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The EU's Decision TrapsComparing Policies$
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Gerda Falkner

Print publication date: 2011

Print ISBN-13: 9780199596225

Published to Oxford Scholarship Online: September 2011

DOI: 10.1093/acprof:oso/9780199596225.001.0001

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The Paradigmatic Case

The Paradigmatic Case

Beyond Emergency Exits in the Common Agricultural Policy

Chapter:
(p.18) 2 The Paradigmatic Case
Source:
The EU's Decision Traps
Author(s):

Christilla Roederer-Rynning

Publisher:
Oxford University Press
DOI:10.1093/acprof:oso/9780199596225.003.0002

How was agricultural policy reform possible in a context of almost unchanged institutional rules that provided ripe conditions for inertia and gridlock? This chapter argues that the original joint-decision trap argument presented an analytical model of EU policy-making that corresponded most closely to pre-1990 Common Agricultural Policy (CAP), and sets out to elucidate the puzzle of reform in this area. Beyond the high politics of CAP reforms, the analysis highlights the evolution of the day-to-day policy business, which is captured by contrasting ideal-types of CAP policy-making: ‘hegemonic policy-making’ and ‘competitive policy-making’. Change took place, it is argued, through a combination of exogenous pressure, social and cognitive learning, and institutional manoeuvring, leading to what one might call ‘punctuated evolution’. In spite of recent changes, however, the CAP will continue to be one of the most controversial policy areas in the EU for reasons that are both material and ideological.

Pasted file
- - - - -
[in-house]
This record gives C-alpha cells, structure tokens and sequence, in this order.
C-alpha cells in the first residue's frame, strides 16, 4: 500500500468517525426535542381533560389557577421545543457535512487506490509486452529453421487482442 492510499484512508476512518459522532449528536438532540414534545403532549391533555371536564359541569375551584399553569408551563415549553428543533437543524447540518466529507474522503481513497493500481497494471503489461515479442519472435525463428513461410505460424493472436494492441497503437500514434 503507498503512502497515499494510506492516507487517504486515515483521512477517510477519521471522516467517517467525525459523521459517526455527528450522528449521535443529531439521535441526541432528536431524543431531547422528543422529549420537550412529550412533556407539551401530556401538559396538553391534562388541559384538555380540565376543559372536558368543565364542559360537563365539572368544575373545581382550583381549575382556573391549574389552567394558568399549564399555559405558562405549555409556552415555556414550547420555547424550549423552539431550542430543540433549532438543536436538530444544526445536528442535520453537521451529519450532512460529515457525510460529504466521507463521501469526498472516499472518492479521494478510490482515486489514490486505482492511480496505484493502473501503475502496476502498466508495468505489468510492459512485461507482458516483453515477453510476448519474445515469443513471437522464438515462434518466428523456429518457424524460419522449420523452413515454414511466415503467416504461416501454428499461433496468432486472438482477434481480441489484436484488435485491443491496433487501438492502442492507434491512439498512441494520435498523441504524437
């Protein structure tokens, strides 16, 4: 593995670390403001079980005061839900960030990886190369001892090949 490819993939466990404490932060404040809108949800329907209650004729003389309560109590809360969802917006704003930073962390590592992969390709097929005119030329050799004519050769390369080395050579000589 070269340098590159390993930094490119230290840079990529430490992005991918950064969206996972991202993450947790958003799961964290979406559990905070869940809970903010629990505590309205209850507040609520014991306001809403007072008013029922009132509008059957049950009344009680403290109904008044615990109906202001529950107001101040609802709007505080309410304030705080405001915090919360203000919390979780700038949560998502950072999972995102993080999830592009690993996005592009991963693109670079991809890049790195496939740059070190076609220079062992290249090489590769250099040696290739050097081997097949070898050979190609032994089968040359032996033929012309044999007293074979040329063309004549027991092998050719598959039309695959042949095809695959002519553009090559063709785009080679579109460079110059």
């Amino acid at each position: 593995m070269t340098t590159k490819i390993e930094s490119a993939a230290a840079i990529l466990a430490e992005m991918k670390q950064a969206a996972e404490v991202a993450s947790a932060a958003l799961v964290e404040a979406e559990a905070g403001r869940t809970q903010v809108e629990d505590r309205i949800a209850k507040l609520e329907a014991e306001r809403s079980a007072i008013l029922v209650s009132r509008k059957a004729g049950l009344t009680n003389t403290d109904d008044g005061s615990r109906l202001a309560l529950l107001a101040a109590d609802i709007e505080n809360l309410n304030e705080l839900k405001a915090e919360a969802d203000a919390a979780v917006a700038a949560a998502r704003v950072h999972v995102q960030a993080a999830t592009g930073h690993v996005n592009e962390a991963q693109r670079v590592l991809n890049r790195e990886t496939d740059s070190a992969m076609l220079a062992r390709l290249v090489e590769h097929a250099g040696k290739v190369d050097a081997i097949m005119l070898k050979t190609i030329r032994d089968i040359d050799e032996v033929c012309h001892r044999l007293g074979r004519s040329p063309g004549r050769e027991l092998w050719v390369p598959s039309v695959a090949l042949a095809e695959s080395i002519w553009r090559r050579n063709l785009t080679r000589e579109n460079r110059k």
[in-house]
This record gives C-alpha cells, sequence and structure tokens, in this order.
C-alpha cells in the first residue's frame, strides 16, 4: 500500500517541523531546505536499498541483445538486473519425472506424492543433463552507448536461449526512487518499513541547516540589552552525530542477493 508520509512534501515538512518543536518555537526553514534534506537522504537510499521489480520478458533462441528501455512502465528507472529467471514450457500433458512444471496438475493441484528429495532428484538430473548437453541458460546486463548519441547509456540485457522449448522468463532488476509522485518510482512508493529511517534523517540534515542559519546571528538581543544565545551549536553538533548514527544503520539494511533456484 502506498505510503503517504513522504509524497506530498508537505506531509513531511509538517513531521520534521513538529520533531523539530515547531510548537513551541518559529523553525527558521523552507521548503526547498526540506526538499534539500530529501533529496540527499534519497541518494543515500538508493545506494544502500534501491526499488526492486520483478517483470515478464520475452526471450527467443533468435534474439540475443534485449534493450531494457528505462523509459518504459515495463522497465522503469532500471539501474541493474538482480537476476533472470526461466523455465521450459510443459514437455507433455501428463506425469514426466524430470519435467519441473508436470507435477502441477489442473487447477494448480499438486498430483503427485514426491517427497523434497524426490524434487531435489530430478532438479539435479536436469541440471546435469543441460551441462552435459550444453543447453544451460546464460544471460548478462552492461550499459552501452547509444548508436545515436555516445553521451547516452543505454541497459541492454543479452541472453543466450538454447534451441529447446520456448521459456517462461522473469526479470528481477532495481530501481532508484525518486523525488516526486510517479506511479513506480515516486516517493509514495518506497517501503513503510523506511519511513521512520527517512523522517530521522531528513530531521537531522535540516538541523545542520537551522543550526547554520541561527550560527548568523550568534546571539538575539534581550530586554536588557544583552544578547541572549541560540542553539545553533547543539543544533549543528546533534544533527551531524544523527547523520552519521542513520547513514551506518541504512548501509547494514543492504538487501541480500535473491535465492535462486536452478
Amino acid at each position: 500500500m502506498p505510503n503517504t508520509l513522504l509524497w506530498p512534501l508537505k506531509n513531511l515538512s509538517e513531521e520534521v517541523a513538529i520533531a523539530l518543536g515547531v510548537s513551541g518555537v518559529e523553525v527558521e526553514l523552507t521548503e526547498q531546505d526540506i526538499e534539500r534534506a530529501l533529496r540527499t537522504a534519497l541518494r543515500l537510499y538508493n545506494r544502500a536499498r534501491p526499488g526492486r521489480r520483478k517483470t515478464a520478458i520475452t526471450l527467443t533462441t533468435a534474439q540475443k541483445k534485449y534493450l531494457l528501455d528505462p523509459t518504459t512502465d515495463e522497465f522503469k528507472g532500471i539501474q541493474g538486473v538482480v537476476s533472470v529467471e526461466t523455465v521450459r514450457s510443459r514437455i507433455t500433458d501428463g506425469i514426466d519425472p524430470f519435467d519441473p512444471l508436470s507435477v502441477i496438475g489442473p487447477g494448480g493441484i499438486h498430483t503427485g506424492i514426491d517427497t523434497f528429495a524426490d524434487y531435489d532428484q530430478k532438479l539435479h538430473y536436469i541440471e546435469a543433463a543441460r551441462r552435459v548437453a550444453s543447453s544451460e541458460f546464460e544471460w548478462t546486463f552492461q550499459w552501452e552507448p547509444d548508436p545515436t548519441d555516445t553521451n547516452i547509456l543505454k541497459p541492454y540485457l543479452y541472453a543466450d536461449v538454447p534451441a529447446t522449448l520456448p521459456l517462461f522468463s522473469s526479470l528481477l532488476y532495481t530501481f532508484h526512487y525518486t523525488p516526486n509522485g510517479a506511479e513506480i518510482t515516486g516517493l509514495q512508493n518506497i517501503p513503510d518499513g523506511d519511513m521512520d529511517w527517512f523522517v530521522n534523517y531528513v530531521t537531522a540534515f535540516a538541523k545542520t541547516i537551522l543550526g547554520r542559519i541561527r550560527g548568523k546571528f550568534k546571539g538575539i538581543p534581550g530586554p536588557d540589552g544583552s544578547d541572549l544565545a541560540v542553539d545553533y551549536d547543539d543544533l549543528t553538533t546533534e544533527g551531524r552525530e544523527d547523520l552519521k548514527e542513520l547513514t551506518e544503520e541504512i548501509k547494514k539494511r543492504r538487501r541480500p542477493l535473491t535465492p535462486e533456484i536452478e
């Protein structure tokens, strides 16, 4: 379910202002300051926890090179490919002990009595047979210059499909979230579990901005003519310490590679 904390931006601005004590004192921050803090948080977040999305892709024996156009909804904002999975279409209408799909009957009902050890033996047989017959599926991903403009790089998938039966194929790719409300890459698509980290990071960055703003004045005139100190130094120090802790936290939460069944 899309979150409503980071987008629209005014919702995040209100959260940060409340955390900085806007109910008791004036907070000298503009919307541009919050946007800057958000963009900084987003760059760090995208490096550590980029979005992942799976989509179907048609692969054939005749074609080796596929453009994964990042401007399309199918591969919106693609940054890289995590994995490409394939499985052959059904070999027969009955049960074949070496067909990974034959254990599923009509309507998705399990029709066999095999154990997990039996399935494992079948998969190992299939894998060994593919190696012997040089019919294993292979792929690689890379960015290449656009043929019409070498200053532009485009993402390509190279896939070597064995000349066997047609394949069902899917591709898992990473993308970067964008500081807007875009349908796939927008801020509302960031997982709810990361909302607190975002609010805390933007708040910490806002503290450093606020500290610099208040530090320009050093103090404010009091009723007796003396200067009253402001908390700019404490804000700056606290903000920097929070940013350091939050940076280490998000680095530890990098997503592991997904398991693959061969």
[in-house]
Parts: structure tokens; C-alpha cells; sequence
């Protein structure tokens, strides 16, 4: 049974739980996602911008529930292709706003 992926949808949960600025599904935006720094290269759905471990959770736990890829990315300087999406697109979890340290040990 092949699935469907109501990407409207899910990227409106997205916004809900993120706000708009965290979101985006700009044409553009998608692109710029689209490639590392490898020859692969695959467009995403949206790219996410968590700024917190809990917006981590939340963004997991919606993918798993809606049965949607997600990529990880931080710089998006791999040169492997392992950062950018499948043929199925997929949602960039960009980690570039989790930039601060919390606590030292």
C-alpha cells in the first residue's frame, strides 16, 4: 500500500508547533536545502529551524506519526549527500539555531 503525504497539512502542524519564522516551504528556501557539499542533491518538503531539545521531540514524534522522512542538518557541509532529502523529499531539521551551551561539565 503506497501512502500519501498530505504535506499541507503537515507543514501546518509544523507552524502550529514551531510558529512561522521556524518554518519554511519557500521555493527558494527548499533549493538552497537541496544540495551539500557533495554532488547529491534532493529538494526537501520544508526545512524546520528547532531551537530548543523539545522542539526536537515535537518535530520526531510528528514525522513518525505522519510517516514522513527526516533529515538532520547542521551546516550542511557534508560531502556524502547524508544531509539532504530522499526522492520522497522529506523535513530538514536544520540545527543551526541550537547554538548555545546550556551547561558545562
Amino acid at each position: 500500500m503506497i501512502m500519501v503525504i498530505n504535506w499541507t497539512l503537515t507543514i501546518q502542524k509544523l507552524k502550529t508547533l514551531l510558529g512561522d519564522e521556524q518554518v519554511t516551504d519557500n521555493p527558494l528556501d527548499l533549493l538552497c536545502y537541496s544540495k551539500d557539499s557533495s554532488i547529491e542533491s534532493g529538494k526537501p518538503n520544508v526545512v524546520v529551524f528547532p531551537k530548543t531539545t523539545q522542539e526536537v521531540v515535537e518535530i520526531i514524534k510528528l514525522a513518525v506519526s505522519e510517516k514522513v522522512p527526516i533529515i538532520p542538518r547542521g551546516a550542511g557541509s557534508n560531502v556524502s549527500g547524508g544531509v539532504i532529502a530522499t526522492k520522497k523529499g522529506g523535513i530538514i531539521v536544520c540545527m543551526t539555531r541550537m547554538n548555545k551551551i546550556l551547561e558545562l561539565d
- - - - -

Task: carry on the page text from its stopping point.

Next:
Keywords:   agriculture, CAP, consensus, externalizing costs, Luxembourg Compromise, day-to-day policy-making, voting, crisis

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